An unpublished opinion of the North Carolina Court of Appeals does not constitute controlling legal authority. Citation is disfavored, but may be permitted in accordance with the provisions of Rule 30(e)(3) of the North Carolina Rules of Appellate Proced ure.

NO. COA02-1520

NO. COA02-1521


Filed: 3 February 2004

a Minor Child,

v .                         Lee County
                            No. 98 CVD 471



    v.                        Lee County
                            No. 98 CVD 473

    Appeal by defendant from order entered 31 July 2002, from judgment entered 31 July 2002, and from order entered 4 September 2002 by Judge Albert A. Corbett, Jr., in District Court, Lee County. Heard in the Court of Appeals 18 September 2003. As the issues presented by defendant's appeals to this Court arise out of the same action and involve common questions of law, we have consolidated the appeals pursuant to Rule 40 of the North Carolina Rules of Appellate Procedure.

    Bain & McRae, by Edgar R. Bain and Alton D. Bain, for plaintiffs-appellees.

    Walker, Clark, Allen, Grice & Ammons, L.L.P., by Jerry A. Allen, Jr. and Gay Parker Stanley, for defendant-appellant.

    McGEE, Judge.

    Patrick Elliott, guardian ad litem for Brian Elliott, and Maria Elliott, hereafter referred to collectively as plaintiffs, filed suit against Shirley Birth (defendant) on 26 May 1998. Defendant filed an answer and demand for jury trial on 5 August 1998. Defendant filed an offer of judgment for $1,501.00 on 22 December 1998, which plaintiff Patrick Elliott rejected. Defendant also filed an offer of judgment for $2,001.00, which plaintiff Maria Elliott rejected. Prior to trial, defendant stipulated that her negligence was the proximate cause of the accident. The cases were consolidated and tried before a jury on 7 January 1999 only on the issue of the amount of damages. The jury returned a $350.00 verdict in favor of Patrick Elliott and a $1,000.00 verdict in favor of Maria Elliott. Plaintiffs filed motions to set aside the verdicts on the grounds they were inadequate and not supported by the evidence. The trial court granted the motions to set aside the verdicts. Following two subsequent appeals by defendant to this Court, we reversed the trial court and reinstated the jury verdicts.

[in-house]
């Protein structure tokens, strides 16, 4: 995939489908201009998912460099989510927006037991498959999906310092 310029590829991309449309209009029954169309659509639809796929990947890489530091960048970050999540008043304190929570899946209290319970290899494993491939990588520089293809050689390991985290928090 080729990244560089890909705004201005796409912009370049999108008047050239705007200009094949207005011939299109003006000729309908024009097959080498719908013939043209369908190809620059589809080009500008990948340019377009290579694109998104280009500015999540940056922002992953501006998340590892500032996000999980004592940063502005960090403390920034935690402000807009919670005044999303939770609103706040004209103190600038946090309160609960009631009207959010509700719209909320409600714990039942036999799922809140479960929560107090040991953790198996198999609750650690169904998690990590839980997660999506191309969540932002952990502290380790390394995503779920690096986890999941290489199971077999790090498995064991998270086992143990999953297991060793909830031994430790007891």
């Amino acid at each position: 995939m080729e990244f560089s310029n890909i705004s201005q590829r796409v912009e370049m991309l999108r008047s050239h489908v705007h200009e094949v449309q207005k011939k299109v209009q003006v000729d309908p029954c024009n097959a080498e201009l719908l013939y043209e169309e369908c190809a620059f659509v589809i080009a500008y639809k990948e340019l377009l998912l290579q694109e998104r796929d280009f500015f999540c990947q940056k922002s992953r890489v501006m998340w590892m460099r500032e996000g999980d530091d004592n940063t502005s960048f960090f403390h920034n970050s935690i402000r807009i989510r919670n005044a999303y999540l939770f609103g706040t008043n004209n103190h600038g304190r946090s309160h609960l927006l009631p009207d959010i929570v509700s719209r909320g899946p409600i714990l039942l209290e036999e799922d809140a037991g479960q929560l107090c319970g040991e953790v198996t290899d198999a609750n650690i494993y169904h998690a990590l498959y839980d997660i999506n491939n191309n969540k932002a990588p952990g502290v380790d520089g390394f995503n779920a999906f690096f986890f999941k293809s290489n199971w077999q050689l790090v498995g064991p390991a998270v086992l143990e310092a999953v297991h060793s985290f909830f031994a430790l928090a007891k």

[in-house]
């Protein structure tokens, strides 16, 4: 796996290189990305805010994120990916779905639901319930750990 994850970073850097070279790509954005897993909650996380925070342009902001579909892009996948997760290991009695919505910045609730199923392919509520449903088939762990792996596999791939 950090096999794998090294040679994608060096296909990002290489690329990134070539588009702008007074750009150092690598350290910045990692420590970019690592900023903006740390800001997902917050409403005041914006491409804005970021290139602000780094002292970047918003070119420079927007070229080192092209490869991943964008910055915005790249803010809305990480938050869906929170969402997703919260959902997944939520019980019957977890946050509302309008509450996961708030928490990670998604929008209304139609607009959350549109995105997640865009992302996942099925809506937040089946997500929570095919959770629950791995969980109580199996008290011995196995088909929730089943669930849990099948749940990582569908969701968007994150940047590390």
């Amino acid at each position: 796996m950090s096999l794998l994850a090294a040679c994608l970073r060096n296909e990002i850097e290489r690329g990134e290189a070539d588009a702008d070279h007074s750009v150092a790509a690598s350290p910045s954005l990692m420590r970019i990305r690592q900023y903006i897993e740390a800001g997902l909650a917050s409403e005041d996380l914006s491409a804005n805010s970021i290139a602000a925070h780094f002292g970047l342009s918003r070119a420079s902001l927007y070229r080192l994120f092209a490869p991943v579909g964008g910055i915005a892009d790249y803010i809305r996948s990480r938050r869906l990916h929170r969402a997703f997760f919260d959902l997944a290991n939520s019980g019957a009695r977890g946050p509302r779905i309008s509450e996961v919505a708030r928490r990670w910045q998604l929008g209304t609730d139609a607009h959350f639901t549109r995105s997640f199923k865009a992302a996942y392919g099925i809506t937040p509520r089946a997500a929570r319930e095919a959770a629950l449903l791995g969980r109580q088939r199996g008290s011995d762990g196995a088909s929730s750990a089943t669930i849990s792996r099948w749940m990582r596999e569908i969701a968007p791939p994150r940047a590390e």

Plaintiffs then filed motions for allowance of attorney's fees on 14 May 2002 and defendant filed a response to the motions on 2 July 2002. The trial court announced its decision to award attorney's fees to plaintiffs in open court on 12 July 2002. Defendant filed a motion for reconsideration and rehearing on 30 July 2002. The trial court entered an order on 31 July 2002 allowing plaintiffs' motions for attorney's fees. The trial court denied defendant's motion for reconsideration and rehearing in an order entered 4 September 2002. Defendant appeals the 31 July 2002 order and the 4 September 2002 order.
    Brian Elliott, a minor child, and Maria Elliott were injured in a motor vehicle accident on 27 November 1997 in Wake County. Plaintiffs' attorney wrote a letter to defendant's liability carrier, Allstate Insurance Company (Allstate), on 30 December 1997, informing Allstate that he represented plaintiffs regarding the accident. Allstate received the letter on 31 December 1997, and a claims representative, Debra Gibbens (Ms. Gibbens), responded to the letter on 12 January 1998.